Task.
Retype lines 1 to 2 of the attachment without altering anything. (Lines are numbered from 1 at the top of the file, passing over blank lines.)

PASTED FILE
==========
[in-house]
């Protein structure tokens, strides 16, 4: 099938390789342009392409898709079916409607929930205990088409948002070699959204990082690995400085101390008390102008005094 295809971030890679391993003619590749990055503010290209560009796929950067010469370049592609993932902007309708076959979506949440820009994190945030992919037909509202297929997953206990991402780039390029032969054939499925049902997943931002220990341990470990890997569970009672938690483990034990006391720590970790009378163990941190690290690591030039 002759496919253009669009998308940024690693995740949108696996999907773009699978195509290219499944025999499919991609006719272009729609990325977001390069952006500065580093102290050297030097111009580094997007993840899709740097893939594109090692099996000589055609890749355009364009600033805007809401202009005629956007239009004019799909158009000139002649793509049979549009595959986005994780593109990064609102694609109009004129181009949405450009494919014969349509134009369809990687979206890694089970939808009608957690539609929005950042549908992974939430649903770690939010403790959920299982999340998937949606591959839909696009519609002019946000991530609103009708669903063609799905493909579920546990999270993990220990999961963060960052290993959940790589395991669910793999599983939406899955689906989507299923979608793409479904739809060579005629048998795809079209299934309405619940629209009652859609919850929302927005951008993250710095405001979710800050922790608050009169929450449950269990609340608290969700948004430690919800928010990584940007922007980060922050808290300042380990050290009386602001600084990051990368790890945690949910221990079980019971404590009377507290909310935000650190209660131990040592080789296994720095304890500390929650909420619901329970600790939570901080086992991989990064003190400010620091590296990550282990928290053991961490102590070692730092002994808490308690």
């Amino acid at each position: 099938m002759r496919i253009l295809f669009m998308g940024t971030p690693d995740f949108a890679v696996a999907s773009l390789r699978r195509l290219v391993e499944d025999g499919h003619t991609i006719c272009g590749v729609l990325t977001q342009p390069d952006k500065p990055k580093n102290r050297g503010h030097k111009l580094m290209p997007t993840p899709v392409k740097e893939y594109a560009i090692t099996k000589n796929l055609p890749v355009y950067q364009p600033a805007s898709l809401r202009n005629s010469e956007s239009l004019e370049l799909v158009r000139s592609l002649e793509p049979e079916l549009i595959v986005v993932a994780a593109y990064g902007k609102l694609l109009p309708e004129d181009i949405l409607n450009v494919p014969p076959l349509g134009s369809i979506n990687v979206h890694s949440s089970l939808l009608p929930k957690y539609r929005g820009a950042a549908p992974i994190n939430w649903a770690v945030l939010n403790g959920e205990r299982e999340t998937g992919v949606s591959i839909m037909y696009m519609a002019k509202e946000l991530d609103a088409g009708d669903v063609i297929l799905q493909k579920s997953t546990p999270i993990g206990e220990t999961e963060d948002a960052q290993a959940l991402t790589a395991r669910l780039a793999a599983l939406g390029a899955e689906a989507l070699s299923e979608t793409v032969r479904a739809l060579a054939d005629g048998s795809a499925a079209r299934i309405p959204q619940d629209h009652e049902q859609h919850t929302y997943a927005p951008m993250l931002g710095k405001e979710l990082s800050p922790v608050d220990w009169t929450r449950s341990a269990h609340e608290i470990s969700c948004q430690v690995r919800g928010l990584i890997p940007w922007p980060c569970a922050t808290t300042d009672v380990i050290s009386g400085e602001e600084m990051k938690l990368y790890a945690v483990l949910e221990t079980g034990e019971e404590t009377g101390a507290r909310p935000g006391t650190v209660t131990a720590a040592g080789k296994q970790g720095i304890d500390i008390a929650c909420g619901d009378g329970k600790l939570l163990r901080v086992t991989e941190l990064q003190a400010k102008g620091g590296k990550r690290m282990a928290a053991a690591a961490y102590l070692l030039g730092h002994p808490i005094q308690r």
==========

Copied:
[in-house]
């Protein structure tokens, strides 16, 4: 099938390789342009392409898709079916409607929930205990088409948002070699959204990082690995400085101390008390102008005094 295809971030890679391993003619590749990055503010290209560009796929950067010469370049592609993932902007309708076959979506949440820009994190945030992919037909509202297929997953206990991402780039390029032969054939499925049902997943931002220990341990470990890997569970009672938690483990034990006391720590970790009378163990941190690290690591030039 002759496919253009669009998308940024690693995740949108696996999907773009699978195509290219499944025999499919991609006719272009729609990325977001390069952006500065580093102290050297030097111009580094997007993840899709740097893939594109090692099996000589055609890749355009364009600033805007809401202009005629956007239009004019799909158009000139002649793509049979549009595959986005994780593109990064609102694609109009004129181009949405450009494919014969349509134009369809990687979206890694089970939808009608957690539609929005950042549908992974939430649903770690939010403790959920299982999340998937949606591959839909696009519609002019946000991530609103009708669903063609799905493909579920546990999270993990220990999961963060960052290993959940790589395991669910793999599983939406899955689906989507299923979608793409479904739809060579005629048998795809079209299934309405619940629209009652859609919850929302927005951008993250710095405001979710800050922790608050009169929450449950269990609340608290969700948004430690919800928010990584940007922007980060922050808290300042380990050290009386602001600084990051990368790890945690949910221990079980019971404590009377507290909310935000650190209660131990040592080789296994720095304890500390929650909420619901329970600790939570901080086992991989990064003190400010620091590296990550282990928290053991961490102590070692730092002994808490308690």